The Causal Effect of Anxiety on Jumping-to-Conclusion Bias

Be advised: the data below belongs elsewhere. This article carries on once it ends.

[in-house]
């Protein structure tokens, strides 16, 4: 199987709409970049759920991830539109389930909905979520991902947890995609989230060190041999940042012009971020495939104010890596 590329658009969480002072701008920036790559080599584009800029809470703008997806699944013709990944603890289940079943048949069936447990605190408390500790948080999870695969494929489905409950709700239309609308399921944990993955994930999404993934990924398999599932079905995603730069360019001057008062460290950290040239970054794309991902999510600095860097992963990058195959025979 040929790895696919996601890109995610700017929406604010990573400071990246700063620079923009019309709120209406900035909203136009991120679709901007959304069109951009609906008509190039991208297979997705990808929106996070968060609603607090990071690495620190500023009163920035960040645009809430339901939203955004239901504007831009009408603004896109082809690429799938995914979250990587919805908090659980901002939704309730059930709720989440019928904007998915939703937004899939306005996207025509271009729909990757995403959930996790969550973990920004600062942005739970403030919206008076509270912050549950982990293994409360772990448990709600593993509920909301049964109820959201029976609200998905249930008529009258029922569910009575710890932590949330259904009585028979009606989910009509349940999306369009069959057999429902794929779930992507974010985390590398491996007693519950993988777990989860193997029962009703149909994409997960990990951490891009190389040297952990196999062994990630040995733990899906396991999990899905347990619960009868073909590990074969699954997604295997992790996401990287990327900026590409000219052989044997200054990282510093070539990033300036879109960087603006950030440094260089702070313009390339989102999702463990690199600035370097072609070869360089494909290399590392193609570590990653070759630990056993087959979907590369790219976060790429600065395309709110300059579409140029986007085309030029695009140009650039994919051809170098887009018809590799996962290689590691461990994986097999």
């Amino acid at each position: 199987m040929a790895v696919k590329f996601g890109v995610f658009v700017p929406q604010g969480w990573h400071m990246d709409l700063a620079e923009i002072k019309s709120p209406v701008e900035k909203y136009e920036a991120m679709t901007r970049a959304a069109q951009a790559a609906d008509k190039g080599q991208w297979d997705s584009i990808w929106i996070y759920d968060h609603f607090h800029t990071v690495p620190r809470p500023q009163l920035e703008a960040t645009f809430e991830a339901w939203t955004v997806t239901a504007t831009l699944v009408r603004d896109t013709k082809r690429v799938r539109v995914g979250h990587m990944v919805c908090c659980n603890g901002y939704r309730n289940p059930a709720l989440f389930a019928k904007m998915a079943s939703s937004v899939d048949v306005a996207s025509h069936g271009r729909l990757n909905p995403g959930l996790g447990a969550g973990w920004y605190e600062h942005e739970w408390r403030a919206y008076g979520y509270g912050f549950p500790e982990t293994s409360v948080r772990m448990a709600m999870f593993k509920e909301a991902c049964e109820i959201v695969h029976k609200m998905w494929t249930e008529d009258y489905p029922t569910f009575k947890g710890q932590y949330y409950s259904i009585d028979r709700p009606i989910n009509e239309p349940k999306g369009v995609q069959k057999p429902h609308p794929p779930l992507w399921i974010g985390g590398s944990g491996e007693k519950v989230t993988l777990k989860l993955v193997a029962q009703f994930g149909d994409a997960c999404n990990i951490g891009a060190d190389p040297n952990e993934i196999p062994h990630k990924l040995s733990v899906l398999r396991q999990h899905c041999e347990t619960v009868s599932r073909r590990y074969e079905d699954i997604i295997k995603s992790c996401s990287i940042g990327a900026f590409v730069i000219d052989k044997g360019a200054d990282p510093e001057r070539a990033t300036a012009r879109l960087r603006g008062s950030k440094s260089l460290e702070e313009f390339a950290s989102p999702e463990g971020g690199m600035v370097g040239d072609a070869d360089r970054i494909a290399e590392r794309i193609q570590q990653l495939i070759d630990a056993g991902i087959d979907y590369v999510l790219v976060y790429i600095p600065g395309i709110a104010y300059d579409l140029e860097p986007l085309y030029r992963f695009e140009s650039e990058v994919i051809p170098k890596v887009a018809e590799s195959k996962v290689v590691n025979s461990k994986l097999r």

Using the classic beads task, some research indicates that individuals with high anxiety possibly make hasty decisions based on less information (i.e., jump to conclusions) relative to healthy participants. However, the mechanisms underlying this psychopathology-related reasoning bias are not well understood. The present study investigated the causal effect of state anxiety on the jumping-to-conclusion bias and explored the underlying reasoning mechanics using the Bayesian computational modelling method, specifically focusing on the assignment of evidence weights. Approximately 50 participants were recruited from a university setting. The participants were randomly allocated to an anxiety induction condition whereby participants were instructed that they were to deliver a speech that would be evaluated, or to the control condition in which there was no speech task. Participants also completed two variants of the Beads Task: the classic version and a social variant focusing on the accumulation of social evaluative information to support decision making. The preliminary results suggested no significant differences in the number of beads sampled across experimental conditions. However, there were significant differences across experimental conditions in terms of how participants assigned evidence weights to the information sampled. Participants in the anxiety condition exhibited a more cautious and slower belief updating pattern by allocating significantly heavier weights to less frequently occurring information compared to those in the control condition. This pattern of results was observed in both classic and social Beads Tasks. Importantly, the preliminary findings imply that anxiety promotes cautiousness in belief revision instead of jumping-to-conclusion bias per se.